In February, local PBS stations will premiere an hour-long documentary about a theological giant of the twentieth century, Howard Thurman (1899-1981). Famous among activists for his influence on the civil rights movement, Thurman is a complicated figure who defies easy categorization. Capturing the central features of Thurman’s life, ministry, and writings is no easy task. The film, titled Backs Against the Wall, focuses on Thurman’s influence on Martin Luther King Jr. and the struggle to end Jim Crow. It admirably revives Thurman’s reputation as a theologian of the civil rights movement but at the cost of diminishing his other legacies and other aspects of his life’s work.
Backs Against the Wall is the latest from director Martin Doblmeier, who has made a career of directing documentaries of religious figures. He prefers heroes and prophets, like the subject of his most famous documentary, the Nazi-fighting German theologian Dietrich Bonhoeffer. In Thurman, Doblmeier has found yet another hero that lets him tell a story he is fond of telling. Backs Against the Wall, like many of his other films, is about a version of Christianity that is a source of moral courage and political progress, a refuge from the forces of evil and a resource to overcome oppression. Judging from the tone of this film and his previous ones, it is a version of Christianity that Doblmeier wishes more people would follow.
Thurman was born at the turn of the twentieth century and grew up in the boomtown of Daytona, Florida, under humble circumstances. The town was so thoroughly segregated that white people “were not a part of my magnetic field of awareness,” he says in an archived interview featured in the documentary. His mother was a domestic worker—his father, a railroad worker, passed away when Thurman was 7 years old—and so he was partly raised by his maternal grandmother. She had spent the first twenty years of her life enslaved and told stories to young Thurman about clandestine preaching by enslaved ministers. “There was a contagion which came to us as little children that the creator of existence also created me,” Thurman recounts in the film’s archival footage in his characteristically slow cadence and his deep voice. “And therefore, with that sort of backing, I could absorb all the violences of life.”
A precocious child, he was soon on his way to Morehouse College in Atlanta, where he received his bachelor’s degree in 1923. Like many African American men of his generation who were academically gifted, he became an ordained minister in the Baptist church. He moved north to enroll in the predominantly white Colgate Rochester Theological Seminary, which accepted no more than two black students each year. His first pastorate was in Oberlin, Ohio.* Excelling academically and at preaching, he was invited back by Morehouse and nearby Spelman College as a professor of religion and director of religious life. He soon married his first wife, Katie Kelley, who died of tuberculosis in 1930. In 1932, he took a similar position at Howard University in Washington, D.C., where he would meet and marry Sue Bailey.
Although she often fades into the background in the documentary, Sue Bailey was a force in her own right. She was often called to support her husband’s ministry and academic work but it did not subsume her other interests. She had been a student at Spelman and graduated from Oberlin with a degree in music in 1926 and shortly thereafter toured the country as part of a quartet. She then worked for the YWCA and gained an international reputation as a speaker and organizer. She also worked for the National Council of Negro Women and founded the organization’s first journal in 1940, which she edited until she moved to San Francisco in 1944. The following year, she was a delegate at the founding conference of the United Nations and would have an ongoing relationship with the organization. A talented writer, her decades-long record of publishing included everything from the history of African American pioneers in California to cookbooks focused on African American dishes.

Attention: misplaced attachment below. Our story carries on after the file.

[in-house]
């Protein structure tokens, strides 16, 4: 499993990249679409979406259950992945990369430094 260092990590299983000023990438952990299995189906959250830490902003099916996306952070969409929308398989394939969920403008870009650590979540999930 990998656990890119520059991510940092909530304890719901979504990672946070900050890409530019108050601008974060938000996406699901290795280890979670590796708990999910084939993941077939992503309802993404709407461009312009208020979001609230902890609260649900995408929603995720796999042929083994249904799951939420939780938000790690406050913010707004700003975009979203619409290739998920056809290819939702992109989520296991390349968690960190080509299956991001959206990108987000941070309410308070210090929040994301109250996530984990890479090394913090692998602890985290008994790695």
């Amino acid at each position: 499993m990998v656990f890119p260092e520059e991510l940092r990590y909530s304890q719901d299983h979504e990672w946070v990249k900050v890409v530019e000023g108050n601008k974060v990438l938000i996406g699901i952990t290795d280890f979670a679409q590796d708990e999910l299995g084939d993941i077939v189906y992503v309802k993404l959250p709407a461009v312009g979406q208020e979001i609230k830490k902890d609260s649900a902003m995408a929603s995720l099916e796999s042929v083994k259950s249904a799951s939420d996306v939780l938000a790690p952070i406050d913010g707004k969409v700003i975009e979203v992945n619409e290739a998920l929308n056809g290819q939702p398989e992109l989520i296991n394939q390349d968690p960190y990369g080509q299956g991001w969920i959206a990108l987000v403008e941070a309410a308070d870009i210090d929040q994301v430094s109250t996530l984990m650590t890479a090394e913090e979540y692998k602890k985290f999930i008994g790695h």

Howard Thurman also had a gift for writing. In 1949, he published his most important book, Jesus and the Disinherited. “Many and varied are the interpretations dealing with the teachings and the life of Jesus of Nazareth,” the book begins. “But few of these interpretations deal with what the teachings and the life of Jesus have to say to those who stand, at a moment in human history, with their backs against the wall.” The title of the documentary comes from these lines.
The book raised challenging questions about a religion that was largely segregated by race. Even today, churches remain some of the most segregated institutions in the country. White churches are sometimes accused, in the words of minister and activist Jonathan Wilson-Hartgrove, of practicing a “slaveholder’s religion.” Thurman put it somewhat more diplomatically in 1949. “Why is it that Christianity seems impotent to deal radically, and therefore effectively, with the issues of discrimination and injustice on the basis of race, religion and national origin?” Thurman asked presciently. “Is this impotency due to a betrayal of the genius of the religion, or is it due to a basic weakness in the religion itself?”
In Jesus and the Disinherited, Thurman depicted Jesus as a poor member of an ethnic minority living in a colony of the Roman empire, who spoke directly to the oppressed. This Jesus preached against the temptations of fear, deception, and hatred with a message of the dignity and worth of all people. Most of all, he preached love. “Love of the enemy means that a fundamental attack must first be made on the enemy status,” Thurman wrote. “The privileged and the underprivileged” must meet in places without hierarchy in order to overcome it. “The experience of the common worship of God is such a moment.”
Thurman was writing this in the late 1940s from San Francisco, where he was co-pastor of the Church of the Fellowship of All Peoples. It was one of the first (and, to this day, one of the few) self-consciously integrated churches in the country. Among its members were Japanese- and Chinese-Americans, African Americans, Native Americans, and whites, who together modeled an avant-garde multiculturalism. From his pulpit, Thurman could preach “that American Christianity has betrayed the religion of Jesus almost beyond redemption” by segregating people. This small church was founded to demonstrate of vision of an integrated future—a beloved community—that Thurman hoped would one day come to pass.
The church also expressed his heterodox religious practices. Backs Against the Wall describes some of these services but the documentary’s reliance on narration, interviews, and photographs does not quite capture what worship was like at the Fellowship of All Peoples. The rhythm of his sermons was slow, with long pauses. His church incorporated silence into its services. Jazz bands would pass through the church. Vespers services sometimes included experimental interpretive dance. It was a heterodox, syncretic form of worship, quite different from the Sunday mornings of other churches.